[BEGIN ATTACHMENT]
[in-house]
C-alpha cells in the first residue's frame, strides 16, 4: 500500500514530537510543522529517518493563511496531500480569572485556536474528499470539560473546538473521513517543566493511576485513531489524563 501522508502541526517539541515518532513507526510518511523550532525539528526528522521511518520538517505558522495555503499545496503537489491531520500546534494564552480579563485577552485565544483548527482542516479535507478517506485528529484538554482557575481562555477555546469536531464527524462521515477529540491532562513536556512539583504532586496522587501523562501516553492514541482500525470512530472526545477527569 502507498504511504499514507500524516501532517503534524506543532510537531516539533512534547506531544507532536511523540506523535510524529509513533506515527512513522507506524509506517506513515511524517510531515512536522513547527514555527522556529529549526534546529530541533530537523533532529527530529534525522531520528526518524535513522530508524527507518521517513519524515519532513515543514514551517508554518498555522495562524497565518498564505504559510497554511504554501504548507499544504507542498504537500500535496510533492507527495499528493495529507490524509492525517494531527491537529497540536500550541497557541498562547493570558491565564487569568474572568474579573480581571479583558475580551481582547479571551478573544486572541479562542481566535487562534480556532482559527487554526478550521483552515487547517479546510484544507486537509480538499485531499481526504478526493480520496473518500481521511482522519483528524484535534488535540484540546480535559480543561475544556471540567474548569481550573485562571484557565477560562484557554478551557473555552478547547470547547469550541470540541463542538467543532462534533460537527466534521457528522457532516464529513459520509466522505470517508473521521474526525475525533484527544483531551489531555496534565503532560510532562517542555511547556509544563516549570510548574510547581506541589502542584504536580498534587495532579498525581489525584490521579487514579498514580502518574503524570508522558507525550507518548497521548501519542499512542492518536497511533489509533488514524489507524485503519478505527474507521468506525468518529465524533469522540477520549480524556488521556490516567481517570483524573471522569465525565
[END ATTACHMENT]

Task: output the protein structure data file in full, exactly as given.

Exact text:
[in-house]
C-alpha cells in the first residue's frame, strides 16, 4: 500500500514530537510543522529517518493563511496531500480569572485556536474528499470539560473546538473521513517543566493511576485513531489524563 501522508502541526517539541515518532513507526510518511523550532525539528526528522521511518520538517505558522495555503499545496503537489491531520500546534494564552480579563485577552485565544483548527482542516479535507478517506485528529484538554482557575481562555477555546469536531464527524462521515477529540491532562513536556512539583504532586496522587501523562501516553492514541482500525470512530472526545477527569 502507498504511504499514507500524516501532517503534524506543532510537531516539533512534547506531544507532536511523540506523535510524529509513533506515527512513522507506524509506517506513515511524517510531515512536522513547527514555527522556529529549526534546529530541533530537523533532529527530529534525522531520528526518524535513522530508524527507518521517513519524515519532513515543514514551517508554518498555522495562524497565518498564505504559510497554511504554501504548507499544504507542498504537500500535496510533492507527495499528493495529507490524509492525517494531527491537529497540536500550541497557541498562547493570558491565564487569568474572568474579573480581571479583558475580551481582547479571551478573544486572541479562542481566535487562534480556532482559527487554526478550521483552515487547517479546510484544507486537509480538499485531499481526504478526493480520496473518500481521511482522519483528524484535534488535540484540546480535559480543561475544556471540567474548569481550573485562571484557565477560562484557554478551557473555552478547547470547547469550541470540541463542538467543532462534533460537527466534521457528522457532516464529513459520509466522505470517508473521521474526525475525533484527544483531551489531555496534565503532560510532562517542555511547556509544563516549570510548574510547581506541589502542584504536580498534587495532579498525581489525584490521579487514579498514580502518574503524570508522558507525550507518548497521548501519542499512542492518536497511533489509533488514524489507524485503519478505527474507521468506525468518529465524533469522540477520549480524556488521556490516567481517570483524573471522569465525565